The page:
This year’s Smart Fabric Summit was again organized by the Advanced Textiles Association (ATA) and the Wilson College of Textiles, North Carolina State University (NC State) in Raleigh, N.C., and took place in April on the NC State campus. A full schedule of education, student project presentations and tours of the College of Textiles facilities were all part of this year’s event.
Next in medical textiles
A discussion of recent developments in medical textiles ranged from new device designs to the impact of intensive testing for personal protective equipment (PPE). Michelle Lishner, lead development engineer, Cortland Biomedical, offered updates on biomedical textile devices and their basic requirements. Textiles, generally, are well suited for medical devices, she said, “because
they are so customizable, can be fashioned at large scale, are lightweight, dependable and biocompatible.”
Lishner noted the direction likely for the future of medical textiles. “There is a desire to be thinner and smaller,” she said, “but they need to be stronger and more durable too.” The use of color in textile implants is a newer development. Color can help to indicate when or if there is some irregularity in the device’s placement inside the body.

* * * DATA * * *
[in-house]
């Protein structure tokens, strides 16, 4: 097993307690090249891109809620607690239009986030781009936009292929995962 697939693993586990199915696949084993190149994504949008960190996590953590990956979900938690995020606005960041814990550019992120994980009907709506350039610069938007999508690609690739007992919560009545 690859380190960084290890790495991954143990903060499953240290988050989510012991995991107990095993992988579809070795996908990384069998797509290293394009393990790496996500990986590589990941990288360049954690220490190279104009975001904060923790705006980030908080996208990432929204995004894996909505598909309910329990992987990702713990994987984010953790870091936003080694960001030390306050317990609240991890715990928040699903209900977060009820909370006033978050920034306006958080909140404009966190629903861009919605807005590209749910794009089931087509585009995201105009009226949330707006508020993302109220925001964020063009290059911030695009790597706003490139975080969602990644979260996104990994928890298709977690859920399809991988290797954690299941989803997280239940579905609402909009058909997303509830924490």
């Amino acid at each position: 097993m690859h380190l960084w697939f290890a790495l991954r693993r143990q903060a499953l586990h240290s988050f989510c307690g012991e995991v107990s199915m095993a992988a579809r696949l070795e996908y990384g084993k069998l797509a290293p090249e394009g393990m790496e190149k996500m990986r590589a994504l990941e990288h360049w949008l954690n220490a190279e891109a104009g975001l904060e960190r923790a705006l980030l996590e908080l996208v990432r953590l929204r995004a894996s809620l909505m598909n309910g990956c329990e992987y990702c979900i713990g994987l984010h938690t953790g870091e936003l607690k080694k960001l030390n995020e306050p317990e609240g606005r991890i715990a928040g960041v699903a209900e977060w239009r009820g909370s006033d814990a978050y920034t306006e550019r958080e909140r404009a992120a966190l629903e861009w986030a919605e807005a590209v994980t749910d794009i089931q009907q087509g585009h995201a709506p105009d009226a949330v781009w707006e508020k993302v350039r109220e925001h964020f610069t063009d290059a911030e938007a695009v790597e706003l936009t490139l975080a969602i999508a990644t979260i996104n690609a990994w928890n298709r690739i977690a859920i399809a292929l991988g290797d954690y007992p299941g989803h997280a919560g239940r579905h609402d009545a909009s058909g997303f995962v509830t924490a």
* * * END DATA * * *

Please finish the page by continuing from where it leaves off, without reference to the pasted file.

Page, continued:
R. Bryan Ormond, Ph.D., assistant professor in the Wilson College of Textiles, described the “mechanisms of protection for personal protective equipment” and how PPE is tested to determine efficacy. PPE must protect against agents that could be in a gas or vapor state, a liquid or an aerosol. The means of entry and how that endangers the body varies, so the means of protection for
each must be considered.
Testing is also varied—and complex—to address the type of agent, means of penetration and the PPE’s resistance to each. These could include bacterial and viral threats; liquids, such as blood or other body fluids; chemical dangers, including fuel, which responds quite differently from water; and particulates of all kinds in aerosol form.
One of the goals in developing new protective products is to reduce the huge quantity of waste generated every day from disposables by developing reusable products.
Liquid metal electronics
Braden Li, Ph.D., materials research engineer at the Air Force Life Cycle Management Center (LCMC) and the Air Force Research Laboratory (AFRL), explained a new technology being explored for textile-integrated liquid metal electronics that uses polymer architectures paired with printable liquid metal eutectic gallium-indium (EGaln) inks. This technology can create conformable and flexible functional textile electronics that could be used in heating, sensing and data routing.